It’s that time again: Local Food Month, cleverly timed to coincide with harvest season. Whenever I travel outside the local area I am reminded that we are so lucky to have access to food that hasn’t been shipped from a thousand miles away. You could spend an hour rummaging through a Publix or a Winn-Dixie in Florida and not find any local food at all.  Here’s a link to the event listings and don’t forget to check out the “Red Carpet  Premiere” Saturday night at the Eureka Theater which will feature food, films and fun. The Humboldt Made site has all the details and a link for ordering tickets in advance.

       At the same time I’m relishing the local cheeses, jams etc I can’t help wondering why there’s no local  source for a food I eat everyday, and a lot of you do too.  I’m talking about YOGURT. It’s easy to make (we used to make it in our dorm room at Davis) and when In later years I had occasion to visit the Continental Culture Company in Altadena,  I found that their operation wasn’t much more complicated. They had one building that was hot and humid, where the culturing took place, and another that was refrigerated for storage purposes. Later they became a huge company and I used to see their products all over Southern California, in health food stores. Now, they’re out of business, mourned by their fans a having been the only lactose-free yogurt available.  I didn’t know there was such a thing.

       I used to buy the 39c Lucerne yogurt, oblivious to its mushy texture and lack of flavor but then, like a lot of you, I discovered Chobani and got hooked on its heft and chalkiness. Chobani retails locally at Winco for about a buck and at Murphy’s for $1.50 or so.  So my 39c investment has become at least a dollar. Chobani was in the news this morning for contamination problems in its Idaho plant. Their growth has been spectacular. The Economist has a very interesting account in its August 31st issue of how Hamdi Ulukaya, a son of Kurdish immigrants in Turkey,  bought an 85-year-old yogurt factory in upstate New York in 2005. This year he will sell more than $1B , a healthy chunk of America’s $6.3B market. The company is changing; Mr Ulukaya is hiring a COO and a new ad agency.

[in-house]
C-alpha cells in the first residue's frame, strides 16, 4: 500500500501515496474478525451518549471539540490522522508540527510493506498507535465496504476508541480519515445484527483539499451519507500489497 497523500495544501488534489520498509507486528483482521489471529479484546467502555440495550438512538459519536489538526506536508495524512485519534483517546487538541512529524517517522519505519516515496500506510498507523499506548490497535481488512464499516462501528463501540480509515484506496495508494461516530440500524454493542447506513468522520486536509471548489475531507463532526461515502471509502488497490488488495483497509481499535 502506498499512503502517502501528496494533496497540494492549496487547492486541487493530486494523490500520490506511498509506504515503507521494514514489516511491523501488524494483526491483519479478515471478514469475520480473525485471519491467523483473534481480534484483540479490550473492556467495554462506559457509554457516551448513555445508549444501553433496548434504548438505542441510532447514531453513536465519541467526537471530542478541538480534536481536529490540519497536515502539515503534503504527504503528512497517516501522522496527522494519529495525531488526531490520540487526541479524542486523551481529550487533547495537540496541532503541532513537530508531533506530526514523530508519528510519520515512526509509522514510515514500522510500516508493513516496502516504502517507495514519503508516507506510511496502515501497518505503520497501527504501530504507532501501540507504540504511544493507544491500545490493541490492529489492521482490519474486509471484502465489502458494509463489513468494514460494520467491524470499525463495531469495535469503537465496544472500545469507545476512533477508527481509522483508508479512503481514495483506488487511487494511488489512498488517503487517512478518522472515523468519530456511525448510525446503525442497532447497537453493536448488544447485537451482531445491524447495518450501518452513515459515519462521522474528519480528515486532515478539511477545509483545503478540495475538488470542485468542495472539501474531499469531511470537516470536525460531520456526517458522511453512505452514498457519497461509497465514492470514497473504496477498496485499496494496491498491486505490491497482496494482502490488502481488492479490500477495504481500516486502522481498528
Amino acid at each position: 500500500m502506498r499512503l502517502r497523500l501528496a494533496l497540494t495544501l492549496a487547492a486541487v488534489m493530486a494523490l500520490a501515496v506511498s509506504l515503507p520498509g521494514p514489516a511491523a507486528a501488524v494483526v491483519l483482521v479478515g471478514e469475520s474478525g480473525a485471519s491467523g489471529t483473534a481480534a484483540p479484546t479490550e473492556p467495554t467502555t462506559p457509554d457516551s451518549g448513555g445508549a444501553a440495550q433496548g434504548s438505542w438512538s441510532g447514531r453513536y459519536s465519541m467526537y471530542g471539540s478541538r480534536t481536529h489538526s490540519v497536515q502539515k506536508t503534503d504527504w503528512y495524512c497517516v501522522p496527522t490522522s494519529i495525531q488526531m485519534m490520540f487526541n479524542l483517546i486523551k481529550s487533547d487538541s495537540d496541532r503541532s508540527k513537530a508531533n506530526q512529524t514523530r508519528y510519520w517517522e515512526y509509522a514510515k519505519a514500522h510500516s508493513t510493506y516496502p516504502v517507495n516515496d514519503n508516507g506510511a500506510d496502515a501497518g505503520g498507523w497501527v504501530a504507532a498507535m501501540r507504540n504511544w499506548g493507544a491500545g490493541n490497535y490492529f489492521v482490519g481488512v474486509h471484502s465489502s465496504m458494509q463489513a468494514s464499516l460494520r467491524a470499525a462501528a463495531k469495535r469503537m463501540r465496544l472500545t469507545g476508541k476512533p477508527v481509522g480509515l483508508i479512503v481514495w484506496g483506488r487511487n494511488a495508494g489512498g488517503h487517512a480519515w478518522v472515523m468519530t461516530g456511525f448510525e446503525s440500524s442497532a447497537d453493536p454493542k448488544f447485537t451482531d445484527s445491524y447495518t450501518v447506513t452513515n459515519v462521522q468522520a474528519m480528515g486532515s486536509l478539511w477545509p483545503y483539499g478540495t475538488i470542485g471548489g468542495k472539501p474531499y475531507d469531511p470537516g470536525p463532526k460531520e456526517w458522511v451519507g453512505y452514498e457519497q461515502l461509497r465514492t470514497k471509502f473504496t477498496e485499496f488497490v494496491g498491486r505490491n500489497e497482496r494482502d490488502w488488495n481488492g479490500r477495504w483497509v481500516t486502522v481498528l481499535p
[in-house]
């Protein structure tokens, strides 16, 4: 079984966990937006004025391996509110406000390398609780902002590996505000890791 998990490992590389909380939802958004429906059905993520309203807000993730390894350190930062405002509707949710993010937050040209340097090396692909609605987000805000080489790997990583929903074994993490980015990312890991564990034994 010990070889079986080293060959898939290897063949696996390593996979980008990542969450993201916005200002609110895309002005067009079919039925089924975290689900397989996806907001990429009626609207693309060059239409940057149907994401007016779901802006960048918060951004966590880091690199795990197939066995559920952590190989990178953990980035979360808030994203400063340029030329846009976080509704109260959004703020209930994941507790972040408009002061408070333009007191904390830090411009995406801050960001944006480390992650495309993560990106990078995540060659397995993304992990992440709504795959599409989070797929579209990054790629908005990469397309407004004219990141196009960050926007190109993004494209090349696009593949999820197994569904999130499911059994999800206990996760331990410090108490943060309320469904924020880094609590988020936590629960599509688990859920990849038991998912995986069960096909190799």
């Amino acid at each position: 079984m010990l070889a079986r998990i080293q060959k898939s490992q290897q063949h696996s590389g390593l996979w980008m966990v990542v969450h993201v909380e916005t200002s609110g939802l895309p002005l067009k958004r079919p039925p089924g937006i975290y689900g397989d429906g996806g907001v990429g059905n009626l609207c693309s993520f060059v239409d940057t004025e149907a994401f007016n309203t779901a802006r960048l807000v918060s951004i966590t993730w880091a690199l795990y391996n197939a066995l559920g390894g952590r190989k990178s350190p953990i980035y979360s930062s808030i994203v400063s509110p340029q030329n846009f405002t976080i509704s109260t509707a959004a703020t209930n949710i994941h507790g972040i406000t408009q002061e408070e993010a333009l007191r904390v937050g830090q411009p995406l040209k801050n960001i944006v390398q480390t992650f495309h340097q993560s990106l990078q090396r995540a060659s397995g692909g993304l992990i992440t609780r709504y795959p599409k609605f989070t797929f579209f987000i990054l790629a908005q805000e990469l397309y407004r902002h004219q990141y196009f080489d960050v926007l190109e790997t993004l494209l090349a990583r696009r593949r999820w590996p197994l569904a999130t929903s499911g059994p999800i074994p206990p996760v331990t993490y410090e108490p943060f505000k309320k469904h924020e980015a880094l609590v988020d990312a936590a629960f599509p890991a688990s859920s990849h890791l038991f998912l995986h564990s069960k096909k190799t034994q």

So what’s the difference between “Greek” yogurt and any other? Greek yogurt is strained to remove the whey, the watery liquid that separates out during the process, leaving more protein than in the supermarket stuff, in fact about twice as much. No, I don’t own stock in the company.  Mr. Ulukaya retains sole ownership.

       So what is stopping some Redwood Coast entrepreneur from entering this market?  We have the dairy infrastructure, the marketing image of green fields and free-roaming herds and a population that would probably support a local yogurt if one were available. It seems like a natural. You could have “Redwood Raspberry” or “Humboldt Honeycomb”. If someone finds a way to make our major ag product palatable to the taste buds, you could get into “Weedwacker” or “Green Giant” although I guess that’s copyrighted . Anyway, the possibilities are endless. And you don’t even have to pay me a consultant’s fee. Just gimme some good yogurt.

UPDATE: The lime Chobani I ate earlier today was apparently from the batch (06-12, exp Oct 7) that  some people, mostly  kids, have become sick from and which Chobani is replacing with coupons in what is called a “voluntary recall”. I feel absolutely fine. Another opening for LOCAL yogurt!